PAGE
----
When you hear a phrase like "toxic masculinity," what comes to mind, and how does that contribute to sexism in the workplace? At the Female Quotient's Equality Lounge at Advertising Week, panelists dove into this topic during "Masculinity in the Workplace," sharing insights from a recent Catalyst study, powered by their research initiative MARC (Men Advocating for Real Change).
According to the Catalyst study, there's a direct correlation between the expectations and masculine norms placed on men and sexism that occurs in the workplace. Catalyst surveyed more than 1,000 men and found that 94% experienced some level of masculine anxiety at work, and one in five reported experiencing it to a high degree. Masculine anxiety is defined as "the distress men experience when they feel like they are not living up to the narrow standards of masculinity -- i.e., being strong, emotionally reserved, successful, powerful, dominating, fearless, in control and even emotionless."
The study also shared that men are more likely to say that they experience masculine anxiety in organizations with combative cultures -- those that have norms of ruthless competition and a dog-eat-dog, winner-takes-all and work-before-family mentality. Ninety-nine percent of men said that their workplace had some degree of a combative culture. In addition, 86% of men said they felt committed to interrupt sexism in the workplace, while only 31% of men felt confident in their ability to interrupt it.
The panelists agreed that we all have the power within ourselves and a voice to disrupt sexism as we witness it occurring in the workplace.We must not turn a blind eye or shrug off things that make us uncomfortable. We have to collectively question what is -- and what isn't -- working in our efforts to create a more inclusive work environment.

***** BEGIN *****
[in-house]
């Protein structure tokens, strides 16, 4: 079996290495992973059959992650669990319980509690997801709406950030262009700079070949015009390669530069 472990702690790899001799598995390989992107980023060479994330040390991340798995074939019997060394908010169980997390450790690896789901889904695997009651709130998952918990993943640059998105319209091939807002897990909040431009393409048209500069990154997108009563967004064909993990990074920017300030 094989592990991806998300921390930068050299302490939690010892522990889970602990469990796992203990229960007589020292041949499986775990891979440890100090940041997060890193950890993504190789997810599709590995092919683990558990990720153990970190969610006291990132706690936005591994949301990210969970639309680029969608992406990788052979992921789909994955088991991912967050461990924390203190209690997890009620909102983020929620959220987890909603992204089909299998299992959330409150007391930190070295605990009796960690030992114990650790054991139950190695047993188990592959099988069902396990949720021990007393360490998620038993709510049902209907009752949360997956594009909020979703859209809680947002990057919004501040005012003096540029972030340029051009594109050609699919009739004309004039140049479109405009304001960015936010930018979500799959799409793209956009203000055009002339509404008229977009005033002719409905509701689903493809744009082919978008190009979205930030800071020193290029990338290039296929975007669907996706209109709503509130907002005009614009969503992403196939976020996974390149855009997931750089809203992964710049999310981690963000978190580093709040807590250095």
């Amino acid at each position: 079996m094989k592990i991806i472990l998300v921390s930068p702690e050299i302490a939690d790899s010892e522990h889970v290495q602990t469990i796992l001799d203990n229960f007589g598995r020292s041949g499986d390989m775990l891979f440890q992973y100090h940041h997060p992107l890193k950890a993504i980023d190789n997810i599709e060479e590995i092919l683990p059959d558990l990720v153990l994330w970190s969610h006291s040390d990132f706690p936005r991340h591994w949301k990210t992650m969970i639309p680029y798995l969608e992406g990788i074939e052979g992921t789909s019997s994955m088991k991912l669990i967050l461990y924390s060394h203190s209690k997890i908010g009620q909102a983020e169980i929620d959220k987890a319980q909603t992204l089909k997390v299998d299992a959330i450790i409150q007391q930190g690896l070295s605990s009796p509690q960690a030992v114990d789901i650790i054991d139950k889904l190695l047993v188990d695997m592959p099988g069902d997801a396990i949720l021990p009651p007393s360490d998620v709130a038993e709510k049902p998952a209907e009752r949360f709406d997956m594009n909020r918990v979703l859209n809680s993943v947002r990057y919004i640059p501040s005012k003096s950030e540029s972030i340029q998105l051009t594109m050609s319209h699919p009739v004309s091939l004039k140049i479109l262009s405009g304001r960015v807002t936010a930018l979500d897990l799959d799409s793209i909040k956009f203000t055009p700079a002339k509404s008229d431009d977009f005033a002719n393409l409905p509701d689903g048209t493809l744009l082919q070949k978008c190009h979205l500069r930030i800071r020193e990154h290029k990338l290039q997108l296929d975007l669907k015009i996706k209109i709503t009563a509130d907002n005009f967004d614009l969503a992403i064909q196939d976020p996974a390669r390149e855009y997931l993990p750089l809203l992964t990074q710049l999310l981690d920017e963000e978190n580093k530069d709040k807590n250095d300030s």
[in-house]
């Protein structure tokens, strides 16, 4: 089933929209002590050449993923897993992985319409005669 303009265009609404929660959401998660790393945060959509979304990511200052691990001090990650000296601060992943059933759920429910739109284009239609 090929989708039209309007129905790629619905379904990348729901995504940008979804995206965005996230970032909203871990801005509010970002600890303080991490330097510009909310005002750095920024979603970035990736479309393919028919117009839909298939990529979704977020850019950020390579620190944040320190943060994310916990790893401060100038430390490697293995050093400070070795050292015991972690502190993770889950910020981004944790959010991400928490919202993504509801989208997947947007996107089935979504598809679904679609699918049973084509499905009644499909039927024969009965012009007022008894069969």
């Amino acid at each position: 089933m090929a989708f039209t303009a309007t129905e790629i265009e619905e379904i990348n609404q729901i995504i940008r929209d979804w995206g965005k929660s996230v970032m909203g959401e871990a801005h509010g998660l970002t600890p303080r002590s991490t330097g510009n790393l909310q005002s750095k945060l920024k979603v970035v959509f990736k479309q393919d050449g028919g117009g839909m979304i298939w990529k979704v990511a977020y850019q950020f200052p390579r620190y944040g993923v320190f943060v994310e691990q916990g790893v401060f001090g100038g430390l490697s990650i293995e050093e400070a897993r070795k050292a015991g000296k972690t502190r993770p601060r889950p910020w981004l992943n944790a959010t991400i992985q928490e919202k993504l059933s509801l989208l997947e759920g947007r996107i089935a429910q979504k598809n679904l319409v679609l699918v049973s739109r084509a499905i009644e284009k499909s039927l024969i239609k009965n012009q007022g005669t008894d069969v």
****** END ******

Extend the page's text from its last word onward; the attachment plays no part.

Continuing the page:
Here's how organizations and individuals can challenge strict gender roles and effectively address the connection between masculine anxiety and passivity in the face of sexism:
Create a workplace culture of transparency and vulnerability
Make it OK to admit failure. Leaders and organizations must establish norms that model humility and transparency. Creating these workplace cultures of transparency will disrupt the masculine norms that say success is everything, failure is not an option and asking for help is unacceptable.
It is important to create honest and communicative cultures that listen to the needs of team members. Ludo Gabriele, Senior Director at MARC Branding at Catalyst, shared the value in men communicating their desire for flexible workplace cultures. "The assumption that only mothers want a flexible workplace is a persistent myth. It's pretty harmful because it frames this idea of flexibility as a gendered issue, which is not the case, and puts men in a position of feeling bad to ask for flexible workplaces."
Make caregivers leave gender-free
In order to destigmatize caregivers leave as being a "women's only" thing, it is important that organizations establish policies that encourage men to take parental leave. Research shows that while half of fathers think men should take paternity leave, only 36% actually take their permitted leave.